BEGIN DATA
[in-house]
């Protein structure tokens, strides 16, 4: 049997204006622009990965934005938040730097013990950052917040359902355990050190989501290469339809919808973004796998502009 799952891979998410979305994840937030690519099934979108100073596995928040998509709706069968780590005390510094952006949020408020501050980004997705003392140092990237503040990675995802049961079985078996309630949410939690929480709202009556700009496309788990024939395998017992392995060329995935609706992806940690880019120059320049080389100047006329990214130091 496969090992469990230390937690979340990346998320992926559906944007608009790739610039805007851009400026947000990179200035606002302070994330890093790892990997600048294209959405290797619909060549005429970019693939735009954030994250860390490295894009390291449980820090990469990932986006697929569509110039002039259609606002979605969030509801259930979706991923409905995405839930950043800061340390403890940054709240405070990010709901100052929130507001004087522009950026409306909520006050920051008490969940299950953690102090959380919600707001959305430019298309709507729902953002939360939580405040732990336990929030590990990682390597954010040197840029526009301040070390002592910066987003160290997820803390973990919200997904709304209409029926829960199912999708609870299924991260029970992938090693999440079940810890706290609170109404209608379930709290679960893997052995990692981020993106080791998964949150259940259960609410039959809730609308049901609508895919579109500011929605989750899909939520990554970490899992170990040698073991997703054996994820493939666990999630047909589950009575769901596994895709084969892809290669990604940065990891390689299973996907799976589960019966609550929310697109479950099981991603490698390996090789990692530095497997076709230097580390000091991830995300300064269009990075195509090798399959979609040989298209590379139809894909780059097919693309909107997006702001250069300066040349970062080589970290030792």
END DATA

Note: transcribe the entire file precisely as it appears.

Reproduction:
[in-house]
């Protein structure tokens, strides 16, 4: 049997204006622009990965934005938040730097013990950052917040359902355990050190989501290469339809919808973004796998502009 799952891979998410979305994840937030690519099934979108100073596995928040998509709706069968780590005390510094952006949020408020501050980004997705003392140092990237503040990675995802049961079985078996309630949410939690929480709202009556700009496309788990024939395998017992392995060329995935609706992806940690880019120059320049080389100047006329990214130091 496969090992469990230390937690979340990346998320992926559906944007608009790739610039805007851009400026947000990179200035606002302070994330890093790892990997600048294209959405290797619909060549005429970019693939735009954030994250860390490295894009390291449980820090990469990932986006697929569509110039002039259609606002979605969030509801259930979706991923409905995405839930950043800061340390403890940054709240405070990010709901100052929130507001004087522009950026409306909520006050920051008490969940299950953690102090959380919600707001959305430019298309709507729902953002939360939580405040732990336990929030590990990682390597954010040197840029526009301040070390002592910066987003160290997820803390973990919200997904709304209409029926829960199912999708609870299924991260029970992938090693999440079940810890706290609170109404209608379930709290679960893997052995990692981020993106080791998964949150259940259960609410039959809730609308049901609508895919579109500011929605989750899909939520990554970490899992170990040698073991997703054996994820493939666990999630047909589950009575769901596994895709084969892809290669990604940065990891390689299973996907799976589960019966609550929310697109479950099981991603490698390996090789990692530095497997076709230097580390000091991830995300300064269009990075195509090798399959979609040989298209590379139809894909780059097919693309909107997006702001250069300066040349970062080589970290030792």